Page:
Rescue teams look for missing people among the wreckage at Topsail Beach.
Dave Gatley, FEMA News Photo.
Flood waters surround this NC house.
D.A. Harned, USGS.
The owners of this destroyed house declare that they will return.
NC Division of Marine Fisheries.
Fran killed 24 people in North Carolina. Half of these victims were killed by falling trees. In the Raleigh area alone, hundreds of trees fell, and many of them fell on houses, cars, and people. WRAL reported on one family that spent the storm in a parking garage because it was safer than staying in their mobile home. Indeed, Mary Bland Reaves, like many others, was killed when a falling tree crushed her mobile home. But some other Raleigh residents were more lucky. Thao Do, got up in the middle of the night only minutes before a heavy tree crashed through the roof and landed on the bed where she had been sleeping. Others, like Patti Clinton and brothers Evan and Eric Hamo experienced similar close calls.
In addition to falling trees, Fran also brought heavy rain to Raleigh. Many people had tried to escape Fran’s reach by evacuating to Raleigh, but once there, they were stranded by rising flood water. Crabtree Creek rose 16 feet, cresting at 7 feet above flood stage. Guests at the nearby Sheraton Hotel found themselves surrounded by 6 feet of water. A heart patient and a diabetic, both needing medical attention, were trapped in the hotel until Ray Williams and Lupton Pittman braved the waters and brought back wetsuits, emergency items, and a canoe.
Similar rescues were happening in other cities, too. Candido Suarez, a police detective in Jacksonville, used a Jet-ski to rescue 20 people from a flooded street. In Bladen County, a pregnant woman called just after midnight during the storm. Four different emergency crews cut their way through fallen trees for 53 minutes before they reached the expectant mother and took her to the hospital to deliver her baby. Both her and the baby were saved.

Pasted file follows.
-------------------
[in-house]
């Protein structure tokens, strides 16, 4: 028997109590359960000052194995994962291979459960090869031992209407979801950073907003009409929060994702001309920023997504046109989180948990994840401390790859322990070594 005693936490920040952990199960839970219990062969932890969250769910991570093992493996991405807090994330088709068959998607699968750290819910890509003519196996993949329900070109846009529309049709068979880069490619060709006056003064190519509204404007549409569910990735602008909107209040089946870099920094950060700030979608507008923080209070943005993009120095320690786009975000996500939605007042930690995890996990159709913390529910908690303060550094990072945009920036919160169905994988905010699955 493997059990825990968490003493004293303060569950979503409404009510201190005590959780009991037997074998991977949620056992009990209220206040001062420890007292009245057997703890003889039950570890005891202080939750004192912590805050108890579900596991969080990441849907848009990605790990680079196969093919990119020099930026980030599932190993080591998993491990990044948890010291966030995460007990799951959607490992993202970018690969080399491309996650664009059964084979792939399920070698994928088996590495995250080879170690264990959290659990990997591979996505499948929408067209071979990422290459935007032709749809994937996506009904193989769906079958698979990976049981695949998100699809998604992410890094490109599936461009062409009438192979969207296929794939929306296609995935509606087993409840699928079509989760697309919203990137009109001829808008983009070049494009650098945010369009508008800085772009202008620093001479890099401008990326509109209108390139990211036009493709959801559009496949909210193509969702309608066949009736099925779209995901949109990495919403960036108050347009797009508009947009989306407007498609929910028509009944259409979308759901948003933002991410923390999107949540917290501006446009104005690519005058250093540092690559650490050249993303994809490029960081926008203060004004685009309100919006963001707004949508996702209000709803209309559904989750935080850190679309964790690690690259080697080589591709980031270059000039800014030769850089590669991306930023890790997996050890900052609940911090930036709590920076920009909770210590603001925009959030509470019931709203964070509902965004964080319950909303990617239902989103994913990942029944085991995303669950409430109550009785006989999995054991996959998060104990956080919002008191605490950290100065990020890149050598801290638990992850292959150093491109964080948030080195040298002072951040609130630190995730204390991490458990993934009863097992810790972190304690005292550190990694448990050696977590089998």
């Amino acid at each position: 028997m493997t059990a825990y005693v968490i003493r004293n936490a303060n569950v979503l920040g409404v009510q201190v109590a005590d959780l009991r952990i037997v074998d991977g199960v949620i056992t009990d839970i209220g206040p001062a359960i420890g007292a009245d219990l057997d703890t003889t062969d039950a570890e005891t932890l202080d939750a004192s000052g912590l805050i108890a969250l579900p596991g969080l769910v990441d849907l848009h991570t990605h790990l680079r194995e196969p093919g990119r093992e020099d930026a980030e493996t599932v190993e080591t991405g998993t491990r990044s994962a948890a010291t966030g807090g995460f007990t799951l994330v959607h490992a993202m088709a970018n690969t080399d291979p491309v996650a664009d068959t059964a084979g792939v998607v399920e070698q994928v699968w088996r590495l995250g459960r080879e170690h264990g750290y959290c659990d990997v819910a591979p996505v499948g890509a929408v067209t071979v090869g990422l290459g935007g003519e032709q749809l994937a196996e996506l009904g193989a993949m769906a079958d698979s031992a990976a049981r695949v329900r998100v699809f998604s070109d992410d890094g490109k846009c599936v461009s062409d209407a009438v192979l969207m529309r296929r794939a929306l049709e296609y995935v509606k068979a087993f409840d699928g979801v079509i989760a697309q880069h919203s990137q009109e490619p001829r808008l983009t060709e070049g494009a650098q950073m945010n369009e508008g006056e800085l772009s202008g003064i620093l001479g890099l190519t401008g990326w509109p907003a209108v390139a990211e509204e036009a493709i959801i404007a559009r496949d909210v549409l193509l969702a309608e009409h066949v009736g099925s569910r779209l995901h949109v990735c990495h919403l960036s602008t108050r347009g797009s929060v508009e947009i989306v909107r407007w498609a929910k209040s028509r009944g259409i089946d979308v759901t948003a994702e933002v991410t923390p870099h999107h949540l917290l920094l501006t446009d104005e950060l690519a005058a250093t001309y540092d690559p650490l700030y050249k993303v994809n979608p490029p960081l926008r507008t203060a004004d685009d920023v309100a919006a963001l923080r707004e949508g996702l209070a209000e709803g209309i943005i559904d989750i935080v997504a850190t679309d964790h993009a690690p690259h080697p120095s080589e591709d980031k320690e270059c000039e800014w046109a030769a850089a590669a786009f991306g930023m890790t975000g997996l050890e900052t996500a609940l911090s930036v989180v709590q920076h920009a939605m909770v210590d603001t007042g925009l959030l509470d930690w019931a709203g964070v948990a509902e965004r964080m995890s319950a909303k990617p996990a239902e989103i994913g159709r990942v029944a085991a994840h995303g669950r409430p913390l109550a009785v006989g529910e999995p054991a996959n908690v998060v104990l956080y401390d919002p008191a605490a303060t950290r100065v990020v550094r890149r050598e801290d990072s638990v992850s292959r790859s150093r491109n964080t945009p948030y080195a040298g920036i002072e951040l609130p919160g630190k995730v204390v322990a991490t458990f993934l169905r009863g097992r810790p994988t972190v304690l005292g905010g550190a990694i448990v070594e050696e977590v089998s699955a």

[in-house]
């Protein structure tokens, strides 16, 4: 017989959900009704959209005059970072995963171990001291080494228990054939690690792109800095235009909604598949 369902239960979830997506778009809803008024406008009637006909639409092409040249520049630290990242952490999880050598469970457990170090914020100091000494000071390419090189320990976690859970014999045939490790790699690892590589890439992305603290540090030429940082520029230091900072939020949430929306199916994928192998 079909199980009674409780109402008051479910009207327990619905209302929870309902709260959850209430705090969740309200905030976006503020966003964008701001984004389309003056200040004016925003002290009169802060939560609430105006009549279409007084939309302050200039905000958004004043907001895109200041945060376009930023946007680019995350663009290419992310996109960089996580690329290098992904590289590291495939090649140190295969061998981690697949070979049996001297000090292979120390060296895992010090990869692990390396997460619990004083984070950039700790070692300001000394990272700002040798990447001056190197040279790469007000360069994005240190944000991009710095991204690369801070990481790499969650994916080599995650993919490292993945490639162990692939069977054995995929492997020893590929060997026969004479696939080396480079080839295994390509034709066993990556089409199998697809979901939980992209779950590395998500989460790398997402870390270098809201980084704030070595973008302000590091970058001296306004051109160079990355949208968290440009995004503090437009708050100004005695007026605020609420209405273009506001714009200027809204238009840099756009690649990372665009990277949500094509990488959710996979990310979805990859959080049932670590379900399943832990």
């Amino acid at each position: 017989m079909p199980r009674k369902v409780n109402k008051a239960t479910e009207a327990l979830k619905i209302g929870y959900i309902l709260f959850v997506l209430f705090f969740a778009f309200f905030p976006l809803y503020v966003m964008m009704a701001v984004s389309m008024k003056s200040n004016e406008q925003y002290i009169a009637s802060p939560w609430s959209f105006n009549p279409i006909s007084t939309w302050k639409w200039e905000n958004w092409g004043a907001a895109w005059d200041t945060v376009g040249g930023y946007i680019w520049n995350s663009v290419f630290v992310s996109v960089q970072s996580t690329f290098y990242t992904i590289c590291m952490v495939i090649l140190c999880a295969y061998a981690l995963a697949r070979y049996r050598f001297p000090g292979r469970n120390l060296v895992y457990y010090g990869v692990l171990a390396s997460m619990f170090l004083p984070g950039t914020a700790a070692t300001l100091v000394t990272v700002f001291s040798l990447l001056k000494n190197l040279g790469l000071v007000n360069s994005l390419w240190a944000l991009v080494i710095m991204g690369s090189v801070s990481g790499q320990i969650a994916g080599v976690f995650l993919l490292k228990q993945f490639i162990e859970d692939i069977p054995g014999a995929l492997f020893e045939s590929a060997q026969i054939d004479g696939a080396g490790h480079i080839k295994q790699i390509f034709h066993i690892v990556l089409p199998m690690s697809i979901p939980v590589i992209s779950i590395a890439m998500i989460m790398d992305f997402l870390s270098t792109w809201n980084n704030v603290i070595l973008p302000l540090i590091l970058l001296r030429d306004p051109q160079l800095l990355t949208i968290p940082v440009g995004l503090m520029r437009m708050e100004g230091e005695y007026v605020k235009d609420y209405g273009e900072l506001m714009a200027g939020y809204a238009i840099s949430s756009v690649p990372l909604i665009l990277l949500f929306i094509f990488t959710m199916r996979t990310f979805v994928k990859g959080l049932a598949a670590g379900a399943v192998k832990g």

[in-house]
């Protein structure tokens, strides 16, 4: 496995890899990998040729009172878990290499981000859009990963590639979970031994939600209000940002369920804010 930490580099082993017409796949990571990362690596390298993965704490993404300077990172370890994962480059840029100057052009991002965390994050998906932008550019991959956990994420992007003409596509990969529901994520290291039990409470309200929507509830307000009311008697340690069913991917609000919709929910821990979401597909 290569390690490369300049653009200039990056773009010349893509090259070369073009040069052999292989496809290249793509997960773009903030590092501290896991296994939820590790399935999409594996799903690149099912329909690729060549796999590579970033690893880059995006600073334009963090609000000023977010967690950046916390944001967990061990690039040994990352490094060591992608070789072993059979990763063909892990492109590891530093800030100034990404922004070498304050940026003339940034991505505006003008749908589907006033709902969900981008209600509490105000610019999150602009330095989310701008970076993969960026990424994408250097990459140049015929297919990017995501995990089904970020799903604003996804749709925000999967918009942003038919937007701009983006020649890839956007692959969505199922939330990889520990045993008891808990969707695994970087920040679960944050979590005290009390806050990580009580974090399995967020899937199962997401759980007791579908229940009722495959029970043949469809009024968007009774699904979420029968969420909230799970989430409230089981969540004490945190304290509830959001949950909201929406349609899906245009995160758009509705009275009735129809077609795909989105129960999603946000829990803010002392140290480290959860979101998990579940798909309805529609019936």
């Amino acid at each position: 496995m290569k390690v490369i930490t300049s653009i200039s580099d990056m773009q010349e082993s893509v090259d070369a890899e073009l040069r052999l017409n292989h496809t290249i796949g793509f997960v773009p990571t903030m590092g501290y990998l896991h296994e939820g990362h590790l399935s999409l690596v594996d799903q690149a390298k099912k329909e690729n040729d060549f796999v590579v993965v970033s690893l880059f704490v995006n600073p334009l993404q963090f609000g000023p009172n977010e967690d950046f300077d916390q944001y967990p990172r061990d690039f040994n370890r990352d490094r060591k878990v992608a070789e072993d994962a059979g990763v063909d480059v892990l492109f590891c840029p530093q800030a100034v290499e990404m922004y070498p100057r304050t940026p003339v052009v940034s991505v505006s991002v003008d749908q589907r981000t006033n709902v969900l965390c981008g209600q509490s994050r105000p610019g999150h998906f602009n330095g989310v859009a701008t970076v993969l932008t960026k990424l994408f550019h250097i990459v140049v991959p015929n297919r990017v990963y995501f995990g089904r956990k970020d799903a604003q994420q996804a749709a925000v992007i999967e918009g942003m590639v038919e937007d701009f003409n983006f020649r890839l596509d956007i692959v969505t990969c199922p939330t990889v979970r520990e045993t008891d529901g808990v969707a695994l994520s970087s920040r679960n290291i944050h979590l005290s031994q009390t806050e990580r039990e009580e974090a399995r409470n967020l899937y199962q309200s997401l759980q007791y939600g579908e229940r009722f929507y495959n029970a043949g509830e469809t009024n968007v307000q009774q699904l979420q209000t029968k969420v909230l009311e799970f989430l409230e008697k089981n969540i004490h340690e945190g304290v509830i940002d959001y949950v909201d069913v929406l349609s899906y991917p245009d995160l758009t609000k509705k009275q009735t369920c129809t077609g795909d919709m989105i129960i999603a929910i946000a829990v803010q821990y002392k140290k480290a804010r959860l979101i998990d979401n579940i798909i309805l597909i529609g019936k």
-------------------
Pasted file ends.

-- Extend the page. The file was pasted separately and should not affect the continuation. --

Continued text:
After the storm, thousands of homes were damaged, and millions of people were without power. Traffic lights were out, which caused many accidents. Most gas stations couldn’t pump gas, and the few that could spawned long lines. At one working gas station on Old Apex Road near Raleigh, nearly 1,000 people waited in line for an hour until the pumps ran out at noon. But the power outage had one positive side affect. Backyard barbeques popped up across the state as people hurried to cook their frozen foods before they spoiled. These neighborhood gatherings strengthened community bonds and helped survivors talk through their troubles with friends.
Clean up was difficult, however. Roads blocked by fallen trees prevented people from getting to work, and down power lines were dangerous for anybody nearby. Sightseers were another obstacle. People with video cameras drove around the beaches filming the destruction and getting in the way of cleanup crews. The authorities were even forced to create a no-fly zone over the beaches where sightseers were hiring helicopters to fly them over the destruction.
Slowly, things returned to normal. The lines at grocery stores and home improvement centers dwindled. The fallen tree trunks were cleared away, and the sound of chainsaws died down. Not since Hurricane Hazel in 1954 had a storm left such a mark as Fran did in 1996. But both storms would soon be eclipsed by an even more catastrophic disaster just three years later, Hurricane Floyd.